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If like me, you enjoy watching Formula 1 you may have noticed a lack of female racing drivers on the track. In 2018, W series a ground-breaking racing championship for women launched to show what female racing drivers have to offer. On their website they say-
It is more than 40 years since a female driver last started a Formula 1 race and, unless a positive intervention is made, it could be another 40 years before a woman has the experience and qualifications to take part in a Formula 1 race again.
In the 70-year history of Formula 1 there have been more than 1,000 races with about 900 drivers. All but two of the drivers have been male (a few more women have taken part in Grand Prix weekends but not competed). In this post we are going to look at Maria Teresa de Filippis, the first woman to race in Formula 1.
Maria was born in Naples on November 11th, 1926 and was lucky enough to be born into an aristocratic family. From childhood she was headstrong, knew her own mind. Her father, Conte de Filippis, masterminded the electrification of large parts of rural southern Italy while running many successful companies and while he had steered his daughter towards horses, keeping up with three brothers had stiffened her resolve.
“My brothers, they had a bet that I could never be a really fast driver, So my father, he gave me a Fiat 500 – I was 22 and I won my first ever race in that car. And that is how it began – after the horses, it was cars. I loved the speed, the thrill of it.”
Maria’s first race was in 1948 in Salerno-Cava de ‘Tirreni, in southern Italy, she obtained a class victory, while in the following months, she raced in a hill climb, where she finished second overall. Following her first race she then began to run in minor Italian car championships, in small cars such as Giaur and Urania in the 750 class, up to 1954 when she ranked second in the Italian Drivers’ Championship, narrowly losing the record by a because of a serious accident that caused the loss of hearing in her left ear.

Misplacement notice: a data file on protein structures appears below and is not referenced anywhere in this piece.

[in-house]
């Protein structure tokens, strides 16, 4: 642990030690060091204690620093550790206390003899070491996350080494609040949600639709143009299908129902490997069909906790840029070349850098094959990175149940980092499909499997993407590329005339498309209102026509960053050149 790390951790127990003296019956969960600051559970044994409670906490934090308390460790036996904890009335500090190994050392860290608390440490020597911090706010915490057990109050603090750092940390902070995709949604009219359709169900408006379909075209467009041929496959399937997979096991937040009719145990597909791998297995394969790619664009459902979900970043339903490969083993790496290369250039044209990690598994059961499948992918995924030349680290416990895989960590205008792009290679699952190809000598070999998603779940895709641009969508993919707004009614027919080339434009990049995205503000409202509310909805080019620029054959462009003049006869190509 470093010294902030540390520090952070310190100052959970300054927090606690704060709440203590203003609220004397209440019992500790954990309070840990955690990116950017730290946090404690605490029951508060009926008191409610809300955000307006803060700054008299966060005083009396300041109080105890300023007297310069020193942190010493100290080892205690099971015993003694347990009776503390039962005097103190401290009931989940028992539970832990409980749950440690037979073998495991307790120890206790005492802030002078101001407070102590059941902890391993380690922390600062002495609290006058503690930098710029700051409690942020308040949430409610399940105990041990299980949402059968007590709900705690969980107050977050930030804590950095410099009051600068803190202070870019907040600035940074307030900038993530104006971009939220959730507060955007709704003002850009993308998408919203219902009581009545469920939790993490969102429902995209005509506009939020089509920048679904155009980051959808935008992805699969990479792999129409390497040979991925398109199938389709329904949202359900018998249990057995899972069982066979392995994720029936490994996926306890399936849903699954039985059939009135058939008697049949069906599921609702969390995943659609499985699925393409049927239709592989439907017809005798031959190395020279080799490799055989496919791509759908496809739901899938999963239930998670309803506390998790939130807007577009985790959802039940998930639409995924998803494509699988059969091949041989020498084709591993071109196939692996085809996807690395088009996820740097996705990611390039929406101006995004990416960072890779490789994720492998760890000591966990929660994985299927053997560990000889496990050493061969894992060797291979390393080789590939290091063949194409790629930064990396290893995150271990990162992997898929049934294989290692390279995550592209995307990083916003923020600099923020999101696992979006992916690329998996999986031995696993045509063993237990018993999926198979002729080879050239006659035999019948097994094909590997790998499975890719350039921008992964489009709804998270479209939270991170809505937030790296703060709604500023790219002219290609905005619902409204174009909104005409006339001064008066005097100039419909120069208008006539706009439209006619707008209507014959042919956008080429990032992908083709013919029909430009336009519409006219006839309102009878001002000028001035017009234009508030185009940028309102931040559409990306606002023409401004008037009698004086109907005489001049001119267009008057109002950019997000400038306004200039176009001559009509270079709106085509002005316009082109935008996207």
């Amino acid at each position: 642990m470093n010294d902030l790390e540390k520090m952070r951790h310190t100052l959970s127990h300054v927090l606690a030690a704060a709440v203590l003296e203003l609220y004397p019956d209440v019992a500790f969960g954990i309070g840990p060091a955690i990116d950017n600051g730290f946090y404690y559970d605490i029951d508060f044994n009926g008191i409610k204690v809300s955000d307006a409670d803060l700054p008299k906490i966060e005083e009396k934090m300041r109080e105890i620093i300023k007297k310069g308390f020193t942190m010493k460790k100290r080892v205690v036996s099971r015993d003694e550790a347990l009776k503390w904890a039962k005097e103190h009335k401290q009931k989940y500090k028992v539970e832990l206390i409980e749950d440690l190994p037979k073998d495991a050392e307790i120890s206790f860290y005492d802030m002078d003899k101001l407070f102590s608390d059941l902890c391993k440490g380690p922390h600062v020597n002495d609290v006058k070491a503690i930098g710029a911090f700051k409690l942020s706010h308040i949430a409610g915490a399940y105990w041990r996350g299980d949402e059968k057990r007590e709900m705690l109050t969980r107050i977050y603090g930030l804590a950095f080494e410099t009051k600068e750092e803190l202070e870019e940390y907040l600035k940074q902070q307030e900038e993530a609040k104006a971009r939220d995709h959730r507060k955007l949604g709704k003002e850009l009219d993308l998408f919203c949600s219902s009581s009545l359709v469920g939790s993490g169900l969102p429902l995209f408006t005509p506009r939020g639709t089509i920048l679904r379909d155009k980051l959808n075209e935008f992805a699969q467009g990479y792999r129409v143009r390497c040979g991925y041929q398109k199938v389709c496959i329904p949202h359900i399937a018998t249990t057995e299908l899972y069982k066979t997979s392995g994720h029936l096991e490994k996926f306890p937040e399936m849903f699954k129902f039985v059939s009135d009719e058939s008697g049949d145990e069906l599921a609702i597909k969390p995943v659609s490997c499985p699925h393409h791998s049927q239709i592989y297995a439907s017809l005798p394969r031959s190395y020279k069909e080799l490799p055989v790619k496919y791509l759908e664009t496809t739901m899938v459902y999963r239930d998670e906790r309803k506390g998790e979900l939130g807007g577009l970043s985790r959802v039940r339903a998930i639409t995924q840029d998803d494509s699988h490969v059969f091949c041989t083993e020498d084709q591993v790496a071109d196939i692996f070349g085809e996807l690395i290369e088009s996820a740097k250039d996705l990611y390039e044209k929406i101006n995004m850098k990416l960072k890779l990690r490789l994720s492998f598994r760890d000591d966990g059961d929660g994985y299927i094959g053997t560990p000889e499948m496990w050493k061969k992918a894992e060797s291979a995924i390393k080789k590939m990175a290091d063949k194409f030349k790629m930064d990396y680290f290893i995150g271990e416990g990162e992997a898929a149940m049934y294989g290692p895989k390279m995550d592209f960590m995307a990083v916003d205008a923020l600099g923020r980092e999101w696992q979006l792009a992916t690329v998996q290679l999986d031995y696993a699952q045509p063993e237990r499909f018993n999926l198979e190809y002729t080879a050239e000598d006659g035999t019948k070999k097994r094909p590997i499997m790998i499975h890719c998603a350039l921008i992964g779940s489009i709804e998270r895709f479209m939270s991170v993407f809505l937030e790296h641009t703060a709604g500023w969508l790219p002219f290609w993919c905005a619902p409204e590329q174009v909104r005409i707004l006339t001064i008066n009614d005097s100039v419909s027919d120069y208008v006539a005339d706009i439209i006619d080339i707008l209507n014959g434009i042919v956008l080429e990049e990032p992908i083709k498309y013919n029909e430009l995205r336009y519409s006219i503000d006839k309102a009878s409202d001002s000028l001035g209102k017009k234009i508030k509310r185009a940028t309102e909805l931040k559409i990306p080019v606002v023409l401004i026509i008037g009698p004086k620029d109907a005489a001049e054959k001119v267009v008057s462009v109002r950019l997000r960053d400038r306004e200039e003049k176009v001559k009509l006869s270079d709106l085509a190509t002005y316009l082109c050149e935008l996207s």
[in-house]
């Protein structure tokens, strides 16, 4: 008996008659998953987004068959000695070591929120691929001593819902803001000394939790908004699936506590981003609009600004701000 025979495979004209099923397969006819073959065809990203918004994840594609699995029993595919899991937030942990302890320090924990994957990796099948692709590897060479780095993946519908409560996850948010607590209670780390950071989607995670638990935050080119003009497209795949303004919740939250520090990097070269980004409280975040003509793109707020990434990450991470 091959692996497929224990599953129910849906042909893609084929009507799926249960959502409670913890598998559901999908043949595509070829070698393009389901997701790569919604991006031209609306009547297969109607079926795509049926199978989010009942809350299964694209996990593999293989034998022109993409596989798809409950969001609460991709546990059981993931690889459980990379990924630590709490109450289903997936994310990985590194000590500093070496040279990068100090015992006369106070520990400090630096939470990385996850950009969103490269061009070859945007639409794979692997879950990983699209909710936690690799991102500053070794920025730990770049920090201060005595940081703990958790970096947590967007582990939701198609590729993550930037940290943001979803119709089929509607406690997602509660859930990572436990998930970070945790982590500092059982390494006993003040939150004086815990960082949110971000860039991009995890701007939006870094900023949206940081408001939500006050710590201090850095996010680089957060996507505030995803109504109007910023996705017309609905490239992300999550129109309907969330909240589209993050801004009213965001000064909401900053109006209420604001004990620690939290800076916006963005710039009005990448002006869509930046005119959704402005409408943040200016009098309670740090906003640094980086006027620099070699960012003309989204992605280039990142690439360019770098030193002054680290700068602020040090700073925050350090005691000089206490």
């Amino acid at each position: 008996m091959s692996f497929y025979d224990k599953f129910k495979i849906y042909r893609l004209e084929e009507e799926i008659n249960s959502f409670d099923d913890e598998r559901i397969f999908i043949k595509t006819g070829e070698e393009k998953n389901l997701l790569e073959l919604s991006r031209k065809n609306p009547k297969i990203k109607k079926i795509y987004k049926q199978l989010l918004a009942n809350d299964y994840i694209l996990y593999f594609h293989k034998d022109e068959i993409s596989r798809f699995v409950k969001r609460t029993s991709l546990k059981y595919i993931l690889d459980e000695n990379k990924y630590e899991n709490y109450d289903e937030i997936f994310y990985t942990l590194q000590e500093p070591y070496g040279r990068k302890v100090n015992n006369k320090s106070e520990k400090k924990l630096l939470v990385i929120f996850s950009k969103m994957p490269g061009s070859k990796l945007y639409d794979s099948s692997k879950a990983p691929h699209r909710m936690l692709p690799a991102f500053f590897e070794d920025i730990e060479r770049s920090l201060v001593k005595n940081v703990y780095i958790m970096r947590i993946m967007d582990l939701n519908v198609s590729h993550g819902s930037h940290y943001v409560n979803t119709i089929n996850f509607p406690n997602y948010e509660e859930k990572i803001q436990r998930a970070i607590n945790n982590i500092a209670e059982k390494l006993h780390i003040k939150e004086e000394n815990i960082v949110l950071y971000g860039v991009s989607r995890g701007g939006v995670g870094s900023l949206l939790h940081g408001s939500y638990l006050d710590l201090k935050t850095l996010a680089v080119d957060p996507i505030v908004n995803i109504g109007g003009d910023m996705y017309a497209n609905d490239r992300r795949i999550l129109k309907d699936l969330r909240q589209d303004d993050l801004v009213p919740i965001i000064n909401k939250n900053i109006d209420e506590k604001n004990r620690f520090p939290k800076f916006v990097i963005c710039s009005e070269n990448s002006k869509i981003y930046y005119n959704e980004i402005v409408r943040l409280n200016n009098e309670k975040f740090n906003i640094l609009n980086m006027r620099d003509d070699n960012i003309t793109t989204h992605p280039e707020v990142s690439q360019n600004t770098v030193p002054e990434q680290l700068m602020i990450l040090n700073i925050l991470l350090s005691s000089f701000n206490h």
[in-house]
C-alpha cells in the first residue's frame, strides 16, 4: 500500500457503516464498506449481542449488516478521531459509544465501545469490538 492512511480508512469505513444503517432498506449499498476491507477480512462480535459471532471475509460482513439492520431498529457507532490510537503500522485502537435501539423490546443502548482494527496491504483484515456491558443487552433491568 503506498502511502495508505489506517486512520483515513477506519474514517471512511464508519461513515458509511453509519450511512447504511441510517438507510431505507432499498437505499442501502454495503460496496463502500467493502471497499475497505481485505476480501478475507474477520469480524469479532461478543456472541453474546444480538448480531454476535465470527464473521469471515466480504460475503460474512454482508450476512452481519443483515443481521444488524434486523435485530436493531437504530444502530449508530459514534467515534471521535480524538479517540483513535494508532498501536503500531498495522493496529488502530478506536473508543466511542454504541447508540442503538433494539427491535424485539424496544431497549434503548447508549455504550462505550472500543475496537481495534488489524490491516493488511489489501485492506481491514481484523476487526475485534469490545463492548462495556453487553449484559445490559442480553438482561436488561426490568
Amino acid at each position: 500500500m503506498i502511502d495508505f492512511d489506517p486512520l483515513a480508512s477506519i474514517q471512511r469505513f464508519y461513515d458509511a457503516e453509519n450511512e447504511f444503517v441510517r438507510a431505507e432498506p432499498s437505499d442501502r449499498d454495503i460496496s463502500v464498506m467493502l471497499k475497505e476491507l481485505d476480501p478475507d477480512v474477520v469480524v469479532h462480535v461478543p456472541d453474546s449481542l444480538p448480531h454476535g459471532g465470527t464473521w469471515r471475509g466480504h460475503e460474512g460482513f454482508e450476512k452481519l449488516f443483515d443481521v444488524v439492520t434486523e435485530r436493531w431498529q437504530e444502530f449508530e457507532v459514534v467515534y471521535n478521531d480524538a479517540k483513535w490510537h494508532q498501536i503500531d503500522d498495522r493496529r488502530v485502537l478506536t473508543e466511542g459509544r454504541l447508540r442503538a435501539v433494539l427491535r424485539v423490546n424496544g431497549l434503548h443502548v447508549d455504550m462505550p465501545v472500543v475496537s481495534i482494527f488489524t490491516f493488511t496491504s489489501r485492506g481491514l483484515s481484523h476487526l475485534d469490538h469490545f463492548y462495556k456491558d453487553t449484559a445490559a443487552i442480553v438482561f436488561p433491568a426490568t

She returned to the racetrack in 1955 now with the Maserati team, driving a Barchetta Sport A6GCS/53 and she classified second in the Italian Drivers’ Championship Drivers’ Sports category.
On May 18, 1958, Maria began her F1 career in the Monaco Grand Prix, qualifying 16th, while on the second day due to an engine failure and the lack of parts for the repair, was stuck there. She then participated in the Belgian Grand Prix, ranking tenth (her career-best) and had to withdraw from the Races in Portugal and Italy with yet another engine failure. In 1959 she joined a friend’s team, Behra-Porsche. The same year she took part in qualifying for the Monaco Grand Prix, but wasn’t classified to start. Not too long after the death of Luigi Musso in the French Grand Prix Maria made the decision to retire from racing. She was later married and throughout her retirement she served as vice president of the Société des Anciens Pilotes, the official association of former Formula 1 drivers and was actively involved in setting up the Maserati Club, an official partnership with the company that has often used her in promotional videos of its latest cars.
One reporter asked her how she dealt with sponsors when she was racing and her husband replied –
My God, Maria Teresa is from one of Italy’s richest families. There were no sponsors, no managers. She raced her own cars, made her own decisions, and even at Maserati she took no orders. Just because they were men, that didn’t mean they could tell her what to do.”
To this day, the only two other women to follow her example and make a World Championship Grand Prix grid were Lella Lombardi and Desiré Wilson. And while we hope to see more women compete in Formula 1, Maria will always remain the original, feisty pioneer.